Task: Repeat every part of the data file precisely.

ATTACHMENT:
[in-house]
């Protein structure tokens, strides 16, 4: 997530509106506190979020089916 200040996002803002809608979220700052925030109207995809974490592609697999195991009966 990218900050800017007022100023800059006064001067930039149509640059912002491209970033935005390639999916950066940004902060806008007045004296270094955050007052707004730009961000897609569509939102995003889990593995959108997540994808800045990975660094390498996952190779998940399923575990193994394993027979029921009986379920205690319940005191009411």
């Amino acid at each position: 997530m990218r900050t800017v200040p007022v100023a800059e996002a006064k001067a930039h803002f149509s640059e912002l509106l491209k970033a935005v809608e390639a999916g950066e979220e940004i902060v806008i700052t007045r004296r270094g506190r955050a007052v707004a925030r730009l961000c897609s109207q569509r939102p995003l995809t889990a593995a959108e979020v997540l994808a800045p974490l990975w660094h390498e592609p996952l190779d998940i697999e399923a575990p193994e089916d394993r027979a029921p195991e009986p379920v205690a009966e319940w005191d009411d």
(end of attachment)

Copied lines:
[in-house]
């Protein structure tokens, strides 16, 4: 997530509106506190979020089916 200040996002803002809608979220700052925030109207995809974490592609697999195991009966 990218900050800017007022100023800059006064001067930039149509640059912002491209970033935005390639999916950066940004902060806008007045004296270094955050007052707004730009961000897609569509939102995003889990593995959108997540994808800045990975660094390498996952190779998940399923575990193994394993027979029921009986379920205690319940005191009411």
């Amino acid at each position: 997530m990218r900050t800017v200040p007022v100023a800059e996002a006064k001067a930039h803002f149509s640059e912002l509106l491209k970033a935005v809608e390639a999916g950066e979220e940004i902060v806008i700052t007045r004296r270094g506190r955050a007052v707004a925030r730009l961000c897609s109207q569509r939102p995003l995809t889990a593995a959108e979020v997540l994808a800045p974490l990975w660094h390498e592609p996952l190779d998940i697999e399923a575990p193994e089916d394993r027979a029921p195991e009986p379920v205690a009966e319940w005191d009411d």